Abstract: Leakage from the duodenal stump has been the most feared complication of the Billroth II reconstruction following gastric resection. The purpose of our study was to evaluate four methods of duodenal stump closure in 200 patients. One hundred and forty-seven (74%) patients had duodenal ulcers; 28 (14%) had gastric ulcers; and 25 (13%) had a variety of other inflammatory conditions. The most common indication for operation was acute hemorrhage (51%), followed by perforation (24%), intractability (15%), and obstruction (10%). Conventional duodenal closures were performed in 160 (80%) patients, Nissen’s closure in 25 (13%), Bancroft’s closure in 6 (3%), and tube duodenostomy in 9 (5%). Duodenal leaks occurred in four (2.5%) patients with conventional closures and in three (33%) patients with tube duodenostomies. No leaks occurred in patients with Nissen’s or Bancroft’s closures. The hospital mortality rate for the series was 9.5%; however, no patient who developed a duodenal leak died. We conclude that Nissen’s and Bancroft’s closures were safe and effective, but that tube duodenostomy did not reliably prevent uncontrolled leakage.
Table 4. Multivariable Analysis for Perioperative Mortality and Leakage in All 124 Patients
Background: Duodenal stump insufficiency after surgery for penetrating gastroduodenal ulcer is associated with substantial mortality. “Classical” technique of closing a difficult duodenal stump (Nissen-Bsteh) has, up to now, not been compared with duodenojejunostomy (DJ) in larger patient sets. This also refers to the potential benefit of a gastric and biliary diversion under such conditions. The aim of the present study was to compare classical duodenal closure (CC) with DJ and to evaluate the impact of gastric and biliary diversion on postoperative outcome after surgery for penetrating, high-risk duodenal ulcer in a matched control study.
“Age greater than 60 years (p-0.0470, CI-0.76-31.54), pulse rate greater than 110/minute (p-0.0217, CI-1.04-34.48), systolic blood pressure less than 90 mm Hg (p-0.0016, CI-2.04-71.9), haemoglobin level less than 10 g/dl (p-0.0009, CI-2.25-135.02), serum albumin less than 2.5 grams/dl (p-0.0145, CI-1.21-38.31), total lymphocyte count less than 1800 cells/mm-3 (p-0.0003, CI-8.9-42.2), size of perforation greater than 5 mm (p-0.0011, CI-1.09-36.13) were identified as risk factors for releak. Serum albumin, hemoglobin and size of perforation were independent risk factors for prediction of releak on multivariate analysis. The anthropometric parameters namely mean triceps skin fold thickness, mean mid arm circumference and mean body mass index were all significantly less in cases as compared to controls. Releak was found to be a significant cause of death in patients with perforated duodenal ulcer. A total of 8 patients died in both the groups. The mortality rate in the releak group was 55.6% (5 out of 9 patients) compared to 2.7% (3 out of 110 patients) in the control group [p-0.0001].”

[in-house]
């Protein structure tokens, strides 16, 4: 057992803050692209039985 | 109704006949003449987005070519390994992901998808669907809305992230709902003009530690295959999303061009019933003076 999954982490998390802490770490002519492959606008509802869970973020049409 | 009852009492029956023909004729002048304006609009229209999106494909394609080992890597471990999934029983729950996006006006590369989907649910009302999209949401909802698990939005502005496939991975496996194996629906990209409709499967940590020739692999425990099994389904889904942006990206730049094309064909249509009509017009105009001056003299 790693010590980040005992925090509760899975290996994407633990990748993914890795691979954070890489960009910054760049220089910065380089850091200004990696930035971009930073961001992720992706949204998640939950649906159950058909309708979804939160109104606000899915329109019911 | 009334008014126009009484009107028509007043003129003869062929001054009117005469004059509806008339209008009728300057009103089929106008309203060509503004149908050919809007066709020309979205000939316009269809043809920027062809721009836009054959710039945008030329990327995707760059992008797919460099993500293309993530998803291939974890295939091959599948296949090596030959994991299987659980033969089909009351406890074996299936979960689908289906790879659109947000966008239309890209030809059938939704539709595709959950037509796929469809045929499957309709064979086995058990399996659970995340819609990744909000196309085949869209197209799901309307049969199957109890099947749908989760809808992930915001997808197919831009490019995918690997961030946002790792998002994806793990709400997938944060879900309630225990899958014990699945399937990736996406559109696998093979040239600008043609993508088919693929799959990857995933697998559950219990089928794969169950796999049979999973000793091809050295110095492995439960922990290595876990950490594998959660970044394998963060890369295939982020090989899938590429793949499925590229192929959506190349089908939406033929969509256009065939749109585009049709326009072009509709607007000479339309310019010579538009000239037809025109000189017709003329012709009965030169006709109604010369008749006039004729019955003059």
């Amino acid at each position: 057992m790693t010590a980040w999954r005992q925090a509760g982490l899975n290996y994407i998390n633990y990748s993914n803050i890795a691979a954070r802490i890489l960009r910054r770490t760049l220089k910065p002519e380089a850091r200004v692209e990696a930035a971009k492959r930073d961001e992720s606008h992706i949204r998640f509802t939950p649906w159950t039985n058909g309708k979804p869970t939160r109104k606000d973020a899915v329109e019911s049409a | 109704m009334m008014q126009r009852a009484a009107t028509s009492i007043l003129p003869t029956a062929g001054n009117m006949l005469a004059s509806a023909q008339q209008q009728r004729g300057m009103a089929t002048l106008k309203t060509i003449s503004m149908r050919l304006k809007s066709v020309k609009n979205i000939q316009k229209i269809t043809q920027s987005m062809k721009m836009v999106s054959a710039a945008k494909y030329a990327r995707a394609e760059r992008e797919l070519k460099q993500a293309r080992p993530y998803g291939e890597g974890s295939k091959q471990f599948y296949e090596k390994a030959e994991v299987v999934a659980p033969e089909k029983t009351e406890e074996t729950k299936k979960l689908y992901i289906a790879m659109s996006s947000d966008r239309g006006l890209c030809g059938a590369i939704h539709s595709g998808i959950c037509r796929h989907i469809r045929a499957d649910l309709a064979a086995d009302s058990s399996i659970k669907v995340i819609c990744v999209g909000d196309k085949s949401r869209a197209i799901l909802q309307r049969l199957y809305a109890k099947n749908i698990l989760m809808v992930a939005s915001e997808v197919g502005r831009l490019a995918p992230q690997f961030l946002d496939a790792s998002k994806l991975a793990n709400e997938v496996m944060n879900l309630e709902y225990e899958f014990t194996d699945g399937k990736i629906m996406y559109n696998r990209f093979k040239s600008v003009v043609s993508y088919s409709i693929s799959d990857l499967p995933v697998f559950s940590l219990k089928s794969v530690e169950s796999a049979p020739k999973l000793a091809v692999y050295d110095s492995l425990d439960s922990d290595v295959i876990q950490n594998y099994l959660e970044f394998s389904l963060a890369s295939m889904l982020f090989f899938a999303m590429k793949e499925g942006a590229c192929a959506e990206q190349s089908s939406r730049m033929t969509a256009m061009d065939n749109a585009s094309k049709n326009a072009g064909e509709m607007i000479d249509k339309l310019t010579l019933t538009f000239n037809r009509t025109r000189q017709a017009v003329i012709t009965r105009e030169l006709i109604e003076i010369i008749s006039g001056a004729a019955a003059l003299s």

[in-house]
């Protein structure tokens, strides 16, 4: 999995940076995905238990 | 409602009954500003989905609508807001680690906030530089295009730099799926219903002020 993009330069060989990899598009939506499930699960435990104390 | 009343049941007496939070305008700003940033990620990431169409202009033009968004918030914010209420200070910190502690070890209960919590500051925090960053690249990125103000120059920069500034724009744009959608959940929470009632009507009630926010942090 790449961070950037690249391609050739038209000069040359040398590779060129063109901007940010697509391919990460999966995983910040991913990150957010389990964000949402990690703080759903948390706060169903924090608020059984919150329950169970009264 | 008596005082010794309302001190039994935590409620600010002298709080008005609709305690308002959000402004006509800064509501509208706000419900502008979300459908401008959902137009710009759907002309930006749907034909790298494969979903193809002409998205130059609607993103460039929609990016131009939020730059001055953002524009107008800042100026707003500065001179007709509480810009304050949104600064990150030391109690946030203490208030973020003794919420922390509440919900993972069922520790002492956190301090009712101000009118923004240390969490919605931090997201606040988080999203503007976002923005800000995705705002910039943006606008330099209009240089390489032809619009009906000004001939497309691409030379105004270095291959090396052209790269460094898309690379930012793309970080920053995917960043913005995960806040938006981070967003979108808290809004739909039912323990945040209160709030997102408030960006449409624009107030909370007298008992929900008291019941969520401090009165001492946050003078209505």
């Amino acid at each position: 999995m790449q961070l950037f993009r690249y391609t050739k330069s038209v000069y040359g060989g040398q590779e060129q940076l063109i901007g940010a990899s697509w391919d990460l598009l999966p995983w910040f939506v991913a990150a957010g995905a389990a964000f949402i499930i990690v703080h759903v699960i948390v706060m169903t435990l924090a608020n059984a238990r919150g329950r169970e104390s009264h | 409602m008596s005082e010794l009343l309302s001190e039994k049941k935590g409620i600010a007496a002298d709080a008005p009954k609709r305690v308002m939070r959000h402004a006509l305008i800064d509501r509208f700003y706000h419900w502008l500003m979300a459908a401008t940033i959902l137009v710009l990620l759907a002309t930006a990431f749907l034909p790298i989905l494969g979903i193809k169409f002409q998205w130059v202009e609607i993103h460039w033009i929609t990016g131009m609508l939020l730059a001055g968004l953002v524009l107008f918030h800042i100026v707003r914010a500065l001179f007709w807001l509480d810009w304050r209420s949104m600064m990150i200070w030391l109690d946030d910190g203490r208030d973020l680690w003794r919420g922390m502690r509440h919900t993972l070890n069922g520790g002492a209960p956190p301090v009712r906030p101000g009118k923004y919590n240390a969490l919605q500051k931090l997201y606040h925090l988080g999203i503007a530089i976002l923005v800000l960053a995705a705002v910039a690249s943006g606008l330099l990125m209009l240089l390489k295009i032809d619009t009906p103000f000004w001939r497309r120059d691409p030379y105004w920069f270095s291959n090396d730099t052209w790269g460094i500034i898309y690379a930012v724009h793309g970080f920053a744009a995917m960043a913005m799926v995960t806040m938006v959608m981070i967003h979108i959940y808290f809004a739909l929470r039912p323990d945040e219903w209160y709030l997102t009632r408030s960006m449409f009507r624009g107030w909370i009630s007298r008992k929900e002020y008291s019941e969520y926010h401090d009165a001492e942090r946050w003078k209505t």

Mortality is a serious complication in PPU. As we mentioned before, PPU carries a mortality ranging from 1.3% to 20%[9,10]. Other studies have also reported 30-d mortality rate reaching 20% and 90-d mortality rate of up to 30%[11,12].
Significant risk factors that lead to death are presence of shock at admission, co-morbidities, resection surgery, female, elderly patients, a delay presentation of more than 24 h, metabolic acidosis, acute renal failure, hypoalbuminemia, being underweight and smokers[11,127-131]. The mortality rate is as high as 12%-47% in elderly patients undergoing PPU surgery[132-134]. Patients older than 65 year-old were associated with higher mortality rate when compared to younger patients (37.7% vs 1.4%). A study involving 96 patients with PPU also showed that there was a ninefold increase in postoperative complications in patients with comorbidities. In another large population study, patients with diabetes had significantly increased 30-day mortality from PPU. (Chung, 2017, p. 8)